Amazon Kindle Support
Amazon published a beta Kindle app for the TouchPad. The UI is a bit confusing; trying to figure out how to get to your library took some time, but once you figure out the UI issues, it works well. The iPad app and the Windows app works better, but this does synch your library and works well enough. My father currently has three books that I bought for him that he is reading on his TouchPad, and he gives this app a two thumbs up.
I prefer to game on the PS3, but hey, I can’t exactly haul that out on a plane, now can I? Gaming options for the TouchPad are light compared to the iPad, but the normal staples are here. We like Angry Birds HD, Glow Hockey HD, Solitaire, Asphalt 6 and Coloring Book HD. The clear advantage goes to the iPad, but there are some worthy games available for the TouchPad.
This is where the mobile OS options fall short for me. I like to be able to create Word documents and to be able to edit and view Excel and PowerPoint files while on the go, and really am looking forward to Windows 8 ARM solutions running Microsoft Office for this requirement. However, the TouchPad stands out here over the iPad since it bundles QuickOffice. In fact, this entire review was drafted on the TouchPad using QuickOffice and the Bluetooth keyboard. While you can buy the comparable iOS app and keyboard to extend the iPad capability, and it works well, I prefer the loaded QuickOffice app for the TouchPad. Also look into Picsel SmartOffice to get more robust PowerPoint support on the TouchPad.
Remote Access to Content
The TouchPad integrates with DropBox out of the box, and if you install Box.Net’s app, you get integration with their service and a free 50GB account for as long as you own the TouchPad. This, coupled with Google Docs support, means that you have options for accessing content and making light edits while travelling. One nice way that I’ve used this feature is to create a Word document using QuickOffice on the TouchPad, saving it to DropBox and then picking it back up on the desktop or Windows 7 tablet when I return home via the automatic DropBox synching capability. I am not aware of anything as easy to use on iOS, although I am going to explore iCloud soon. Right now, I’d have to give the advantage to the TouchPad.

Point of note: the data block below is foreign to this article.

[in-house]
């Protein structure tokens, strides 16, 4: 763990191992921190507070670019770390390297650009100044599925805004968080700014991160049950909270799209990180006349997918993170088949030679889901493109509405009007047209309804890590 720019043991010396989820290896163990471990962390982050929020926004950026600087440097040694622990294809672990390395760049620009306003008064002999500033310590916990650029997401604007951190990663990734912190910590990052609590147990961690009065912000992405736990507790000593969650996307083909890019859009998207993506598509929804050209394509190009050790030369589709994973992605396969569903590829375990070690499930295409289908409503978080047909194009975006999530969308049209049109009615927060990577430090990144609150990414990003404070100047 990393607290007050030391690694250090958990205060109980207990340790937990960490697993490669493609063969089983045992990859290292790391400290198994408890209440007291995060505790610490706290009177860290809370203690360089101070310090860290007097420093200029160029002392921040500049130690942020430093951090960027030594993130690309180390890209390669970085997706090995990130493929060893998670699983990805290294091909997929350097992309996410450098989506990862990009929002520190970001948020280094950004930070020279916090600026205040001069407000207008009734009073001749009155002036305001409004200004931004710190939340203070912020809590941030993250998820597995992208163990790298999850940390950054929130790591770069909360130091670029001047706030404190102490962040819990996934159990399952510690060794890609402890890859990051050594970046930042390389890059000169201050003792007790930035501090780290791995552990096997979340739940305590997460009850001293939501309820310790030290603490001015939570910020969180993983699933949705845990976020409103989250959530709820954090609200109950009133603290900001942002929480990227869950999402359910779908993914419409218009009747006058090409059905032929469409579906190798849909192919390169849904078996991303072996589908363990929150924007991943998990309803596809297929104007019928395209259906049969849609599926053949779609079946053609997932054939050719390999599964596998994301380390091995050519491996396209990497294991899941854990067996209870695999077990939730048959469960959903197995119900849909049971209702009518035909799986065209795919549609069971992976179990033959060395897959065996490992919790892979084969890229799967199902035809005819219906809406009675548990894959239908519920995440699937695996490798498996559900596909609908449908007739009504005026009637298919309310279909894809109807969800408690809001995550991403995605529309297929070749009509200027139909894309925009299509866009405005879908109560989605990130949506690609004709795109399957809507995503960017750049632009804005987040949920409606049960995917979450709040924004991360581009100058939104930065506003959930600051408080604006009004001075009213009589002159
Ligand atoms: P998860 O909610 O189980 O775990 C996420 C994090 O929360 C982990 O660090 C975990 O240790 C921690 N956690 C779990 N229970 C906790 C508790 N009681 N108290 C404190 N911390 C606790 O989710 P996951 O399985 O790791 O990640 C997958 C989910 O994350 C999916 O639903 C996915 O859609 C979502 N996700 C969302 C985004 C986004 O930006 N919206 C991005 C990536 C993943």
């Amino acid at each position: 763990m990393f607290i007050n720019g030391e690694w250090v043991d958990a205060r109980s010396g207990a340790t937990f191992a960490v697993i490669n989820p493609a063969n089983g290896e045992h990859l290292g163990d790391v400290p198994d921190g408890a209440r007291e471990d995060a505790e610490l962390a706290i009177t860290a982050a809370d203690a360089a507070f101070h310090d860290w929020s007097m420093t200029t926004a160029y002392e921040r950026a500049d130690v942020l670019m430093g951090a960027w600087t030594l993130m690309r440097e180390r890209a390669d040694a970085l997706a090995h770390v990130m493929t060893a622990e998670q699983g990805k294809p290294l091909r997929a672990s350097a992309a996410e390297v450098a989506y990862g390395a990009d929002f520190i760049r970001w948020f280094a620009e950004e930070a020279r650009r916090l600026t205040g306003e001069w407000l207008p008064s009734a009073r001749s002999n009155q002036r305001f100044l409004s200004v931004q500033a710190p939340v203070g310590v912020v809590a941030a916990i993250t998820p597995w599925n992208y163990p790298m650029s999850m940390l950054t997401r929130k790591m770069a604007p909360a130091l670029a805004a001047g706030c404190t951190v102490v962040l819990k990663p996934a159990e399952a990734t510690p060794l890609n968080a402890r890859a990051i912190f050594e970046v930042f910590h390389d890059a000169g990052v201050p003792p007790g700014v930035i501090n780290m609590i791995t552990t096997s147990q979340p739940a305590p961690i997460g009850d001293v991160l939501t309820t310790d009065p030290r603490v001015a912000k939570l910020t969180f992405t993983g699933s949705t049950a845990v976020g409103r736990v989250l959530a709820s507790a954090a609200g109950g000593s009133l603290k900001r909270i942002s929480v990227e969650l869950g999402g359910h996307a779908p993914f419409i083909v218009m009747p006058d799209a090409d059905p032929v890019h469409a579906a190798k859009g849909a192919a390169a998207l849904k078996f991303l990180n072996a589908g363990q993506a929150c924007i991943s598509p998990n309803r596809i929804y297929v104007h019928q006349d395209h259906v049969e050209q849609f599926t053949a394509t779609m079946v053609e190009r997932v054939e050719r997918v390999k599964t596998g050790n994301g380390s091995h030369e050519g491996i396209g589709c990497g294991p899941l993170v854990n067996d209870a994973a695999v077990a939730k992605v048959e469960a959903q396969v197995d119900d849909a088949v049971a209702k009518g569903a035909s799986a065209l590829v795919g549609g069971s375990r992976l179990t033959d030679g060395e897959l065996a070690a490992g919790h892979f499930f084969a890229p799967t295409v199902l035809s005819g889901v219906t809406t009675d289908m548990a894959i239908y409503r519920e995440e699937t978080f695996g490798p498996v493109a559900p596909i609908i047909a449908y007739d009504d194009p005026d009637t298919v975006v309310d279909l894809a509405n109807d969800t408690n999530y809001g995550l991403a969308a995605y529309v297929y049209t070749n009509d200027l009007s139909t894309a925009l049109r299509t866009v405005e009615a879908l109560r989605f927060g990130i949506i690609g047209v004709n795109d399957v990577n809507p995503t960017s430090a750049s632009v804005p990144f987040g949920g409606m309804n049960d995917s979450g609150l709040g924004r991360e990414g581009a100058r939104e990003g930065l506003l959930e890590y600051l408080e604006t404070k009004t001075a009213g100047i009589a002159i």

Overall Hardware Design
The iPad and iPad 2 have larger storage options (64GB as opposed to 32GB max on the The TouchPad integrates Skype into the phone and messaging application, so it handles Skype out of the box. Just configure your Skype account when setting up your online accounts. Before the recent webOS update, Skype video chatting was choppy. Since then, I’ve noticed a much-improved Skype experience. In addition, it is simple enough to use that my father can now Skype with us over his TouchPad. This works well for us.
The iPads are made from aluminum rather than plastic for the TouchPad, and have 3G capabilities while the TouchPad is Wi-Fi only. I prefer the design of the iPad. The iPad feels higher end. After using the TouchPad for a few months, I have concluded that it is robust and high-quality, but the advantage has to go to the iPad on this front.